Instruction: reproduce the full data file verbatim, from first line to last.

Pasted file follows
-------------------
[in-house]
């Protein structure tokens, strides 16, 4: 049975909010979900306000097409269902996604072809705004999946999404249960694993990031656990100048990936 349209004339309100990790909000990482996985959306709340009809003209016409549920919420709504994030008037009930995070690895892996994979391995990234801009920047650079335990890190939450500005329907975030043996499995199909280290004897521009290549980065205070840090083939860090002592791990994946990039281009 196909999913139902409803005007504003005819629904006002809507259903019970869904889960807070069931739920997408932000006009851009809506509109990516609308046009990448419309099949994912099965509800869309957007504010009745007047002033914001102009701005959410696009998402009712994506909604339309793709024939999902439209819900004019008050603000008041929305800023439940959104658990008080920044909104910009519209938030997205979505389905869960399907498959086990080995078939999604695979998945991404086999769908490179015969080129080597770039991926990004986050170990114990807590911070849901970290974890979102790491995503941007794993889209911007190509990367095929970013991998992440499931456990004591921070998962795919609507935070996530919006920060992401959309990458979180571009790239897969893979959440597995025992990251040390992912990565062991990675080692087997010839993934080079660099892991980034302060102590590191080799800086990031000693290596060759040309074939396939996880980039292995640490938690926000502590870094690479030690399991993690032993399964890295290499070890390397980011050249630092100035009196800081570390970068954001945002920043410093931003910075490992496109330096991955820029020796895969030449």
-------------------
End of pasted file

[in-house]
């Protein structure tokens, strides 16, 4: 049975909010979900306000097409269902996604072809705004999946999404249960694993990031656990100048990936 349209004339309100990790909000990482996985959306709340009809003209016409549920919420709504994030008037009930995070690895892996994979391995990234801009920047650079335990890190939450500005329907975030043996499995199909280290004897521009290549980065205070840090083939860090002592791990994946990039281009 196909999913139902409803005007504003005819629904006002809507259903019970869904889960807070069931739920997408932000006009851009809506509109990516609308046009990448419309099949994912099965509800869309957007504010009745007047002033914001102009701005959410696009998402009712994506909604339309793709024939999902439209819900004019008050603000008041929305800023439940959104658990008080920044909104910009519209938030997205979505389905869960399907498959086990080995078939999604695979998945991404086999769908490179015969080129080597770039991926990004986050170990114990807590911070849901970290974890979102790491995503941007794993889209911007190509990367095929970013991998992440499931456990004591921070998962795919609507935070996530919006920060992401959309990458979180571009790239897969893979959440597995025992990251040390992912990565062991990675080692087997010839993934080079660099892991980034302060102590590191080799800086990031000693290596060759040309074939396939996880980039292995640490938690926000502590870094690479030690399991993690032993399964890295290499070890390397980011050249630092100035009196800081570390970068954001945002920043410093931003910075490992496109330096991955820029020796895969030449």